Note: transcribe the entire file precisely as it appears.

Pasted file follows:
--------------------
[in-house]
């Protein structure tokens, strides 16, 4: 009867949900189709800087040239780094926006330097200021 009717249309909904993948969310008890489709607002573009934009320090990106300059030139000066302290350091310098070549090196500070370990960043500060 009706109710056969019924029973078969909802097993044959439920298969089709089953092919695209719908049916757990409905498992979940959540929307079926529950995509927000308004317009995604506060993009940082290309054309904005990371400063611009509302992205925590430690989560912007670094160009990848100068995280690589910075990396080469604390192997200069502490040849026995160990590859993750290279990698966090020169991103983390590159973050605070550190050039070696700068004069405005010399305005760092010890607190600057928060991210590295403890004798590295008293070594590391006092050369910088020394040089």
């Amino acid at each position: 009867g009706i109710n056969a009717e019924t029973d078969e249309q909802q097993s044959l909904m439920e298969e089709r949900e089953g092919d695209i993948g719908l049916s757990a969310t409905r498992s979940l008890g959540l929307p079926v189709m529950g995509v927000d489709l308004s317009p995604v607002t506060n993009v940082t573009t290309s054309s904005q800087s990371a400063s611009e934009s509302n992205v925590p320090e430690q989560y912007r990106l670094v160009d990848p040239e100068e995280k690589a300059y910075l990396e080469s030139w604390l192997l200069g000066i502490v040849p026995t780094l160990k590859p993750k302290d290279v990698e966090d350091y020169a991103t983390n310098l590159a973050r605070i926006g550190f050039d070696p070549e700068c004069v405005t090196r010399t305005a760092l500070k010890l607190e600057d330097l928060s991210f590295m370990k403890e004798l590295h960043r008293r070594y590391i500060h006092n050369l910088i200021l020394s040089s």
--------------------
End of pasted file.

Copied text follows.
[in-house]
């Protein structure tokens, strides 16, 4: 009867949900189709800087040239780094926006330097200021 009717249309909904993948969310008890489709607002573009934009320090990106300059030139000066302290350091310098070549090196500070370990960043500060 009706109710056969019924029973078969909802097993044959439920298969089709089953092919695209719908049916757990409905498992979940959540929307079926529950995509927000308004317009995604506060993009940082290309054309904005990371400063611009509302992205925590430690989560912007670094160009990848100068995280690589910075990396080469604390192997200069502490040849026995160990590859993750290279990698966090020169991103983390590159973050605070550190050039070696700068004069405005010399305005760092010890607190600057928060991210590295403890004798590295008293070594590391006092050369910088020394040089």
């Amino acid at each position: 009867g009706i109710n056969a009717e019924t029973d078969e249309q909802q097993s044959l909904m439920e298969e089709r949900e089953g092919d695209i993948g719908l049916s757990a969310t409905r498992s979940l008890g959540l929307p079926v189709m529950g995509v927000d489709l308004s317009p995604v607002t506060n993009v940082t573009t290309s054309s904005q800087s990371a400063s611009e934009s509302n992205v925590p320090e430690q989560y912007r990106l670094v160009d990848p040239e100068e995280k690589a300059y910075l990396e080469s030139w604390l192997l200069g000066i502490v040849p026995t780094l160990k590859p993750k302290d290279v990698e966090d350091y020169a991103t983390n310098l590159a973050r605070i926006g550190f050039d070696p070549e700068c004069v405005t090196r010399t305005a760092l500070k010890l607190e600057d330097l928060s991210f590295m370990k403890e004798l590295h960043r008293r070594y590391i500060h006092n050369l910088i200021l020394s040089s």